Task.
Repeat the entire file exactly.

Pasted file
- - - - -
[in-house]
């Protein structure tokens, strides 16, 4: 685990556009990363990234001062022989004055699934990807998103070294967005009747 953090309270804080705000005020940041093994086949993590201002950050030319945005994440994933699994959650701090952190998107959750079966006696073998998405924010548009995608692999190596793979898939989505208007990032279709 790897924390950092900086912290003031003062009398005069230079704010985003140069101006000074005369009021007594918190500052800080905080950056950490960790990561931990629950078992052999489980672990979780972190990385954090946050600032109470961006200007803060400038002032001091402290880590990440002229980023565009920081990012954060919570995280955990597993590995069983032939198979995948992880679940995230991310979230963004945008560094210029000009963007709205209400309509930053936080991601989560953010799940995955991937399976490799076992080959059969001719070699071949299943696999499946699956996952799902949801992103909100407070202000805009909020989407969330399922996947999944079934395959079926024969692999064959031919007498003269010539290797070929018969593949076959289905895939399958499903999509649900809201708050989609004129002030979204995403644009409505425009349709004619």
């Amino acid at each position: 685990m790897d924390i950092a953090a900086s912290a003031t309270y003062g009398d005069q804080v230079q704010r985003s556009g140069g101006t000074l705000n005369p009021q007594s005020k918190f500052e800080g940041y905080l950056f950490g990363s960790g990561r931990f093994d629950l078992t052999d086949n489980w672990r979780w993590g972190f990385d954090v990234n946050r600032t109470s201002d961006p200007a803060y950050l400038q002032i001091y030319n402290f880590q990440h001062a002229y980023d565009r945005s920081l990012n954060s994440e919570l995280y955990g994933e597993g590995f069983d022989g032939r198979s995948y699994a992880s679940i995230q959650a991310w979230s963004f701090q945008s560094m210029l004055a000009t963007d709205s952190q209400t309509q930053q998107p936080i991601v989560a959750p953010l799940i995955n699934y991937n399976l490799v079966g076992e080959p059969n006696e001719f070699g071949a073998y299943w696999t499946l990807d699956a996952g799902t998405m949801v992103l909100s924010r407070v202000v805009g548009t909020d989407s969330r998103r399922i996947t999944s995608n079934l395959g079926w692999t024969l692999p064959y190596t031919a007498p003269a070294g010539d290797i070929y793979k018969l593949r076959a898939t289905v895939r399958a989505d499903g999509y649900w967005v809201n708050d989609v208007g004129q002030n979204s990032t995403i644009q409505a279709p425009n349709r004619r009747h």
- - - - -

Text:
[in-house]
């Protein structure tokens, strides 16, 4: 685990556009990363990234001062022989004055699934990807998103070294967005009747 953090309270804080705000005020940041093994086949993590201002950050030319945005994440994933699994959650701090952190998107959750079966006696073998998405924010548009995608692999190596793979898939989505208007990032279709 790897924390950092900086912290003031003062009398005069230079704010985003140069101006000074005369009021007594918190500052800080905080950056950490960790990561931990629950078992052999489980672990979780972190990385954090946050600032109470961006200007803060400038002032001091402290880590990440002229980023565009920081990012954060919570995280955990597993590995069983032939198979995948992880679940995230991310979230963004945008560094210029000009963007709205209400309509930053936080991601989560953010799940995955991937399976490799076992080959059969001719070699071949299943696999499946699956996952799902949801992103909100407070202000805009909020989407969330399922996947999944079934395959079926024969692999064959031919007498003269010539290797070929018969593949076959289905895939399958499903999509649900809201708050989609004129002030979204995403644009409505425009349709004619």
């Amino acid at each position: 685990m790897d924390i950092a953090a900086s912290a003031t309270y003062g009398d005069q804080v230079q704010r985003s556009g140069g101006t000074l705000n005369p009021q007594s005020k918190f500052e800080g940041y905080l950056f950490g990363s960790g990561r931990f093994d629950l078992t052999d086949n489980w672990r979780w993590g972190f990385d954090v990234n946050r600032t109470s201002d961006p200007a803060y950050l400038q002032i001091y030319n402290f880590q990440h001062a002229y980023d565009r945005s920081l990012n954060s994440e919570l995280y955990g994933e597993g590995f069983d022989g032939r198979s995948y699994a992880s679940i995230q959650a991310w979230s963004f701090q945008s560094m210029l004055a000009t963007d709205s952190q209400t309509q930053q998107p936080i991601v989560a959750p953010l799940i995955n699934y991937n399976l490799v079966g076992e080959p059969n006696e001719f070699g071949a073998y299943w696999t499946l990807d699956a996952g799902t998405m949801v992103l909100s924010r407070v202000v805009g548009t909020d989407s969330r998103r399922i996947t999944s995608n079934l395959g079926w692999t024969l692999p064959y190596t031919a007498p003269a070294g010539d290797i070929y793979k018969l593949r076959a898939t289905v895939r399958a989505d499903g999509y649900w967005v809201n708050d989609v208007g004129q002030n979204s990032t995403i644009q409505a279709p425009n349709r004619r009747h």